Surowiecki popularised idea of crowd intelligence and it's actually better when the group is diverse, spanning hierarchies etc...HP has used this kind of info when they do their sales forecasts, going across hierarchies in the organization, leverged the diversity of perspective on their question

What IOCT and Transliteracy is - disciplinary, multidisciplinary interdisciplinary to transdisciplinarity - a biologist who can speak math and the language of art. Can create a different perception and different frame of thinking. The is the key to innovation.

Idea - knitting dna and proteins so that scientists get a spatial perception of information

mChek - mobile payments
dispersed innovation networks start to become embedded in urban centres instead of a cloistered innovation park. Idea that innovation and diversity and urbanism combine = future. Here affinity agents and junior catalysts will come into play.

Visible World is changing - sensory perception, bio metric RFID, pedometres - people, places, things and processes are surrounded by this new layer of visible information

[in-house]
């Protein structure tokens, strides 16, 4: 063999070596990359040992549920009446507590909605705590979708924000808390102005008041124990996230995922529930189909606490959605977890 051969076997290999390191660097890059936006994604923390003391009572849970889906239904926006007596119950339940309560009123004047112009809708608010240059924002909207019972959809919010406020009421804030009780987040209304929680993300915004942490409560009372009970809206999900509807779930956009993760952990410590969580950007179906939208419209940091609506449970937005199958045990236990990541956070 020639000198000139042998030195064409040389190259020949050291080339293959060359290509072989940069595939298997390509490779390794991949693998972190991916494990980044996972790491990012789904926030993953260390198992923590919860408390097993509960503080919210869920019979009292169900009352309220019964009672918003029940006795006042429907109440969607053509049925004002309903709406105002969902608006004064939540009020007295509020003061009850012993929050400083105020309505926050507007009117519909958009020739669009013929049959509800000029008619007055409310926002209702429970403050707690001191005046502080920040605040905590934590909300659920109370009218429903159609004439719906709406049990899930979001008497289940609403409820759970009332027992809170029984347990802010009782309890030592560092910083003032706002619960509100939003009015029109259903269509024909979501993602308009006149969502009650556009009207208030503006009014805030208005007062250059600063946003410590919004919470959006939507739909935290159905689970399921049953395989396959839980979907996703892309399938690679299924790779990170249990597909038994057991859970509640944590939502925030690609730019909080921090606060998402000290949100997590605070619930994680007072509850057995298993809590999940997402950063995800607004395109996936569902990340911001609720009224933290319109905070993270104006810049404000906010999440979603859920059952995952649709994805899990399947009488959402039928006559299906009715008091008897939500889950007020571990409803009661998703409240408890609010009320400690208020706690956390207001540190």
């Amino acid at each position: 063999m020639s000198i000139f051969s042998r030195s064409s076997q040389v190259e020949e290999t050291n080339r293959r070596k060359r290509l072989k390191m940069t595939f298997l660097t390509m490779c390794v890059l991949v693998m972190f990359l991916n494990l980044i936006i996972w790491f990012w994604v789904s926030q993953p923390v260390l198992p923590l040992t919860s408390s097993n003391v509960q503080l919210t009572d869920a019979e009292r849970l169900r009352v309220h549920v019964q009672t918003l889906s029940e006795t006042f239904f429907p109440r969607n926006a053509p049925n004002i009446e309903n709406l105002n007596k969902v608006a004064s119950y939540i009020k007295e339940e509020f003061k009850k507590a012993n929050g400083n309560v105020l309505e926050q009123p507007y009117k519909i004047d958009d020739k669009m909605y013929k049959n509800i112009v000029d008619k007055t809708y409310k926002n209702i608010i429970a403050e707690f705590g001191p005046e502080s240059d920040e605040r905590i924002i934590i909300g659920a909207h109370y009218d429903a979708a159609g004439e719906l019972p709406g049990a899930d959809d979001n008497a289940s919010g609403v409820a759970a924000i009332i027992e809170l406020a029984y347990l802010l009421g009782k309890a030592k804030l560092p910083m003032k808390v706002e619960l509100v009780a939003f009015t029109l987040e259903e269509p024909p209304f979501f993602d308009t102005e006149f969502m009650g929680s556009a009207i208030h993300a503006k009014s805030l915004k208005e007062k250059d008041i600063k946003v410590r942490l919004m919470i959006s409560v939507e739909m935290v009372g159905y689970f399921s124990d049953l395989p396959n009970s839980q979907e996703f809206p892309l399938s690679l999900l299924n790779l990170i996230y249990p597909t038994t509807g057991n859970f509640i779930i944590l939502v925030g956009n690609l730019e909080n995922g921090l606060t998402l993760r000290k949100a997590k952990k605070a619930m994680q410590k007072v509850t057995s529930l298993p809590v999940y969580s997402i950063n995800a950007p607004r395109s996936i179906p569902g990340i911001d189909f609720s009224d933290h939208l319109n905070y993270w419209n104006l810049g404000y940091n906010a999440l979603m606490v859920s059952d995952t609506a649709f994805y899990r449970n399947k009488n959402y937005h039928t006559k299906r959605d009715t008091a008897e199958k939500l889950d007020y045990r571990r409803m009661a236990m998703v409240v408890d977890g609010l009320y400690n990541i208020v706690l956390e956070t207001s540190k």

Every object and every interaction is really a data point - as we contribute to wikipedia and leave a trace of where we've been, using a thumbprint scanner at disneyworld...we're leaving trails of ourselves all over the place - see Kevin Kelly

What is important is the need for a new kind of literacy - how do we decode/translate all these different kinds and sources of information?!

Check out Intel Mash Maker which suggests kinds of mashups based on your web browsing (see also swivel)

Science at work - fMRI that scans people while tasks are undertaken (that's what I'll be exploring for part of my research fellowship at the IOCT)

biocitizen - people are designing ways to become the originators of good health so wellness programmes on the rise in the workplace, new media ecologies (see Daily Strength), biotechnology, risk society (Who is sick) - we are going to want to navigate a personal health geography

****
Discussion:
Andrea asked us which of these future jobs we'd each like to take on.
Talked about discrepancy between language, same words don't necessarily share the same values. A "pattern" for a scientist is very different to an artist.

Question of metrics and evaluating performance is a real challenge, especially for universities and hierarchical organisations.